Beirut (Agenzia Fides) - In Lebanon - a country where the distribution of political and institutional offices follows criteria of division based on religious affiliation - Christians belonging to the Syro-Orthodox and Syro-Catholic Church are marginalized or excluded from functions and public offices. Syrian Catholic Patriarch Ignace Youssif III Younan stressed this again, in statements released by the local media. The Patriarch's critical considerations were inspired by recent appointments approved by the Council of Ministers, concerning significant roles in institutions such as the Court of Auditors. In selecting the persons to be assigned to such positions - the Patriarch points out - the candidates who belonged to the two minority Christian communities were still excluded. "After seeing that our youthful energies are increasingly excluded", the Primate of the Syrian Catholic Church insisted, "we deplore with the utmost firmness the continuing marginalization and exclusion of members of our community from public functions and administrative positions in the Lebanese State". The Patriarch also invited the President of the Republic, the Prime Minister, the heads of the parties to "make the promises made to our most deserving children".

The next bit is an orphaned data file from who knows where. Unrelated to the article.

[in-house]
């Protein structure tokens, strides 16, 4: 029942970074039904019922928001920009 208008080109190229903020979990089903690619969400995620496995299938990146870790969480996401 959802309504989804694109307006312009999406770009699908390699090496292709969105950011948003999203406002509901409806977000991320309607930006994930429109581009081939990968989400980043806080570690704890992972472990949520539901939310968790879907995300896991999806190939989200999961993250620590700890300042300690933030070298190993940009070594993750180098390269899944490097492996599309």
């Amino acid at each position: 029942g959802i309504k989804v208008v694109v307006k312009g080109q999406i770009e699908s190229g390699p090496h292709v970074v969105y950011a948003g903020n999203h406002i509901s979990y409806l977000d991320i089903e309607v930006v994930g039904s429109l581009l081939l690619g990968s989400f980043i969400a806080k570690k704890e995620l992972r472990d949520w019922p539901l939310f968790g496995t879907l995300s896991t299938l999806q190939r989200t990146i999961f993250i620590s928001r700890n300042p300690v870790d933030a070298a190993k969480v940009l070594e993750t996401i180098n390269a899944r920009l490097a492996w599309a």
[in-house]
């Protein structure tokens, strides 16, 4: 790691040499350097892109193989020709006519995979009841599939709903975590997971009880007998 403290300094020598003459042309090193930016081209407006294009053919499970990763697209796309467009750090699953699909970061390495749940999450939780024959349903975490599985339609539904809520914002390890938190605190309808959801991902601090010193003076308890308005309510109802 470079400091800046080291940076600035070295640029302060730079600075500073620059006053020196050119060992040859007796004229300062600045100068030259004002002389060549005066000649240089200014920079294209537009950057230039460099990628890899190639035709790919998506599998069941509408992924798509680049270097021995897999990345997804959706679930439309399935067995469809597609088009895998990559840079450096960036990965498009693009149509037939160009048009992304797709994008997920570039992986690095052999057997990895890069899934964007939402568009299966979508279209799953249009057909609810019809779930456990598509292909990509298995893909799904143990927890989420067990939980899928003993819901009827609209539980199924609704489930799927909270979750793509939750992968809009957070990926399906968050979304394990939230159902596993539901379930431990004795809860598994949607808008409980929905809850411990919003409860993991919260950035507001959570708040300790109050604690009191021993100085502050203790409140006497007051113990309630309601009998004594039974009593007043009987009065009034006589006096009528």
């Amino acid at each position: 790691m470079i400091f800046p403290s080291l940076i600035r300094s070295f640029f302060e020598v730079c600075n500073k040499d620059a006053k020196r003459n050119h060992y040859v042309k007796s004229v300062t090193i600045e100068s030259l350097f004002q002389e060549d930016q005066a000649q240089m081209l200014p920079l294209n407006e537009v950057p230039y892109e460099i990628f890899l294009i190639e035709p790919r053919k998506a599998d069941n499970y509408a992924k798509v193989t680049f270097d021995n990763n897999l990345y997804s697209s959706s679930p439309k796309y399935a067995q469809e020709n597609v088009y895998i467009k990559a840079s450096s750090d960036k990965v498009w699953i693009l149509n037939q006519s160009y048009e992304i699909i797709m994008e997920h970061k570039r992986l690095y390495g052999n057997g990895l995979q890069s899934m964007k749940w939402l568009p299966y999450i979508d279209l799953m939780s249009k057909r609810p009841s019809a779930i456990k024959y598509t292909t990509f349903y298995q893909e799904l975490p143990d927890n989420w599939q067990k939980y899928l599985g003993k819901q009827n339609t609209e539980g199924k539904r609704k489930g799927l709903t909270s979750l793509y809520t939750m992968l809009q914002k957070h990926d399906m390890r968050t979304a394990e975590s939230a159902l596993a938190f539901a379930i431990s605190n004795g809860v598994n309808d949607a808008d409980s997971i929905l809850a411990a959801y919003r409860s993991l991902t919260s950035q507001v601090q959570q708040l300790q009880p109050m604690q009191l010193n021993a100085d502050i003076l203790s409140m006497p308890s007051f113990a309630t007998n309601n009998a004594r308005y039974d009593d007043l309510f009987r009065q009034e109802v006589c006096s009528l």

Authoritative exponents of the Churches and Christian communities present in Lebanon next to the Maronite Church have already in the past appealed to President Michel Aoun and the Lebanese political forces to demand guarantees regarding adequate representation in political and administrative institutions for their communities of faithful. In January 2016, as reported by Agenzia Fides (see Fides, 22/1/2016), the Primates of the two Syro-Antiochene Churches - Syrian Orthodox Patriarch Ignatius Aphrem II and Syrian Catholic Patriarch Ignace Youssif III Younan - and asked all their political interlocutors that at least one seat in the Lebanese parliament is reserved for each of the two Syrian church communities.
In Lebanon, there are tens of thousands Syrian-Catholic and Syrian Orthodox Christians.
The system of parliamentary "quotas" guaranteed to Christian minorities is in force in several Arab countries with a Muslim majority, such as Egypt, Iraq and Jordan. In Lebanon, the delicate Lebanese institutional system reserves the office of President of the Republic to a Maronite Christian. The Ta'if agreements, which in 1989 sanctioned the end of the civil war season, provided for the numerical parity between the reserved parliamentary seats to Christian deputies and Muslim deputies. (GV) (Agenzia Fides, 18/9/2019)